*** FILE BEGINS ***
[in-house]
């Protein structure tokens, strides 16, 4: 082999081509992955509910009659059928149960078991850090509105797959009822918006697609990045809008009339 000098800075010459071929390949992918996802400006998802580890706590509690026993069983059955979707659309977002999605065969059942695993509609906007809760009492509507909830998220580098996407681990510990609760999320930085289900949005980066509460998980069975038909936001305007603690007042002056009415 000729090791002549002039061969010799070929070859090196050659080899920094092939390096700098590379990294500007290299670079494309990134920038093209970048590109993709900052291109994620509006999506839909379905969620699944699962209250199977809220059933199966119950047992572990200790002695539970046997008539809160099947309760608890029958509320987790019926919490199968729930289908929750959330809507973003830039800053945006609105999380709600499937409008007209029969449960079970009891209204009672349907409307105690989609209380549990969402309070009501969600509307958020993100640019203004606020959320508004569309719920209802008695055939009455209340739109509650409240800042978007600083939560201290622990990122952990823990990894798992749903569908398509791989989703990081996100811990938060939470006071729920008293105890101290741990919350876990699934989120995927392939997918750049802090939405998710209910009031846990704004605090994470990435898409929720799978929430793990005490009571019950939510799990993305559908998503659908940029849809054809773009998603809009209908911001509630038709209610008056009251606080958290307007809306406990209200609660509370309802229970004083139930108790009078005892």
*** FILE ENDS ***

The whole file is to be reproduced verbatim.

[in-house]
């Protein structure tokens, strides 16, 4: 082999081509992955509910009659059928149960078991850090509105797959009822918006697609990045809008009339 000098800075010459071929390949992918996802400006998802580890706590509690026993069983059955979707659309977002999605065969059942695993509609906007809760009492509507909830998220580098996407681990510990609760999320930085289900949005980066509460998980069975038909936001305007603690007042002056009415 000729090791002549002039061969010799070929070859090196050659080899920094092939390096700098590379990294500007290299670079494309990134920038093209970048590109993709900052291109994620509006999506839909379905969620699944699962209250199977809220059933199966119950047992572990200790002695539970046997008539809160099947309760608890029958509320987790019926919490199968729930289908929750959330809507973003830039800053945006609105999380709600499937409008007209029969449960079970009891209204009672349907409307105690989609209380549990969402309070009501969600509307958020993100640019203004606020959320508004569309719920209802008695055939009455209340739109509650409240800042978007600083939560201290622990990122952990823990990894798992749903569908398509791989989703990081996100811990938060939470006071729920008293105890101290741990919350876990699934989120995927392939997918750049802090939405998710209910009031846990704004605090994470990435898409929720799978929430793990005490009571019950939510799990993305559908998503659908940029849809054809773009998603809009209908911001509630038709209610008056009251606080958290307007809306406990209200609660509370309802229970004083139930108790009078005892």